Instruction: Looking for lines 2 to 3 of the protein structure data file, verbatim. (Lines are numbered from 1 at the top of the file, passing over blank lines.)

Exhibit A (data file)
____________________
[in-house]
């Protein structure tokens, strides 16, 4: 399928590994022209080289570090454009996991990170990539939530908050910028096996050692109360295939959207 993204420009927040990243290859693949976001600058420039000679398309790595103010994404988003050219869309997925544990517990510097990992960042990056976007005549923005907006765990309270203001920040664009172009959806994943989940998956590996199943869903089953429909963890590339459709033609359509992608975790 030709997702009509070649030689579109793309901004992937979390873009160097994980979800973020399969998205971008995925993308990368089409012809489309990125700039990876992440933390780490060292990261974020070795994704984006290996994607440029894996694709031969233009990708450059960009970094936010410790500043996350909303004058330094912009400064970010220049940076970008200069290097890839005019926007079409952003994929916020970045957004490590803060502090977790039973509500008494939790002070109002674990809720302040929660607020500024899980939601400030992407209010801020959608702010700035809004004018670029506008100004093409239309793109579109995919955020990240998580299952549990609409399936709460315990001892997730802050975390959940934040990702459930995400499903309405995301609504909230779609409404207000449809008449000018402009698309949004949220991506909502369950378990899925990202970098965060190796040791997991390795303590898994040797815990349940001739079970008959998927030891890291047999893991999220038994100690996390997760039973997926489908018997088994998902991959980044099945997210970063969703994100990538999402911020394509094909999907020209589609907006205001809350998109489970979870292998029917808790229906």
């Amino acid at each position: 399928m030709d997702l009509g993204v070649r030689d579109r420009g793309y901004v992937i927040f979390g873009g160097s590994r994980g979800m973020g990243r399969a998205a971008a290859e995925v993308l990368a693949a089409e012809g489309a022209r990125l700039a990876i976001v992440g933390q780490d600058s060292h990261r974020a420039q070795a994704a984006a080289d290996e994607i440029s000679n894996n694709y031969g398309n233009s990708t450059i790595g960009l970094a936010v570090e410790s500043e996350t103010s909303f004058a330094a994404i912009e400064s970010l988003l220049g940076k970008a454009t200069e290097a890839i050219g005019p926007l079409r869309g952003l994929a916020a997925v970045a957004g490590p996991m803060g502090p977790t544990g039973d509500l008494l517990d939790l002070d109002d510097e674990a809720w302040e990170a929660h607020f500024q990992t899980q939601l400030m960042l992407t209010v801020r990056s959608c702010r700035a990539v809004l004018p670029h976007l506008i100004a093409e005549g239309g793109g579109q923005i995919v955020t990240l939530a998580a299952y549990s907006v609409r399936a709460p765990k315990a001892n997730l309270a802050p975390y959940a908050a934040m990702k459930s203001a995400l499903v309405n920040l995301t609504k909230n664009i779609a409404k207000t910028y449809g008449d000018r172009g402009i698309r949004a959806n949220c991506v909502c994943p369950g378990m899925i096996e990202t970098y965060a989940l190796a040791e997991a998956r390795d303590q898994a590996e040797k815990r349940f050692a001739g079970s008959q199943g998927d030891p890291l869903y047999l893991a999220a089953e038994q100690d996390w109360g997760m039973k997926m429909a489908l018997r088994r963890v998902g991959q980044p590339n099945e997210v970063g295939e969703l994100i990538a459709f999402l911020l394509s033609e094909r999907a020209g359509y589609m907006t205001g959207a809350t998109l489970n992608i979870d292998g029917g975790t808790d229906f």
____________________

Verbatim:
């Protein structure tokens, strides 16, 4: 399928590994022209080289570090454009996991990170990539939530908050910028096996050692109360295939959207 993204420009927040990243290859693949976001600058420039000679398309790595103010994404988003050219869309997925544990517990510097990992960042990056976007005549923005907006765990309270203001920040664009172009959806994943989940998956590996199943869903089953429909963890590339459709033609359509992608975790 030709997702009509070649030689579109793309901004992937979390873009160097994980979800973020399969998205971008995925993308990368089409012809489309990125700039990876992440933390780490060292990261974020070795994704984006290996994607440029894996694709031969233009990708450059960009970094936010410790500043996350909303004058330094912009400064970010220049940076970008200069290097890839005019926007079409952003994929916020970045957004490590803060502090977790039973509500008494939790002070109002674990809720302040929660607020500024899980939601400030992407209010801020959608702010700035809004004018670029506008100004093409239309793109579109995919955020990240998580299952549990609409399936709460315990001892997730802050975390959940934040990702459930995400499903309405995301609504909230779609409404207000449809008449000018402009698309949004949220991506909502369950378990899925990202970098965060190796040791997991390795303590898994040797815990349940001739079970008959998927030891890291047999893991999220038994100690996390997760039973997926489908018997088994998902991959980044099945997210970063969703994100990538999402911020394509094909999907020209589609907006205001809350998109489970979870292998029917808790229906």
């Amino acid at each position: 399928m030709d997702l009509g993204v070649r030689d579109r420009g793309y901004v992937i927040f979390g873009g160097s590994r994980g979800m973020g990243r399969a998205a971008a290859e995925v993308l990368a693949a089409e012809g489309a022209r990125l700039a990876i976001v992440g933390q780490d600058s060292h990261r974020a420039q070795a994704a984006a080289d290996e994607i440029s000679n894996n694709y031969g398309n233009s990708t450059i790595g960009l970094a936010v570090e410790s500043e996350t103010s909303f004058a330094a994404i912009e400064s970010l988003l220049g940076k970008a454009t200069e290097a890839i050219g005019p926007l079409r869309g952003l994929a916020a997925v970045a957004g490590p996991m803060g502090p977790t544990g039973d509500l008494l517990d939790l002070d109002d510097e674990a809720w302040e990170a929660h607020f500024q990992t899980q939601l400030m960042l992407t209010v801020r990056s959608c702010r700035a990539v809004l004018p670029h976007l506008i100004a093409e005549g239309g793109g579109q923005i995919v955020t990240l939530a998580a299952y549990s907006v609409r399936a709460p765990k315990a001892n997730l309270a802050p975390y959940a908050a934040m990702k459930s203001a995400l499903v309405n920040l995301t609504k909230n664009i779609a409404k207000t910028y449809g008449d000018r172009g402009i698309r949004a959806n949220c991506v909502c994943p369950g378990m899925i096996e990202t970098y965060a989940l190796a040791e997991a998956r390795d303590q898994a590996e040797k815990r349940f050692a001739g079970s008959q199943g998927d030891p890291l869903y047999l893991a999220a089953e038994q100690d996390w109360g997760m039973k997926m429909a489908l018997r088994r963890v998902g991959q980044p590339n099945e997210v970063g295939e969703l994100i990538a459709f999402l911020l394509s033609e094909r999907a020209g359509y589609m907006t205001g959207a809350t998109l489970n992608i979870d292998g029917g975790t808790d229906f």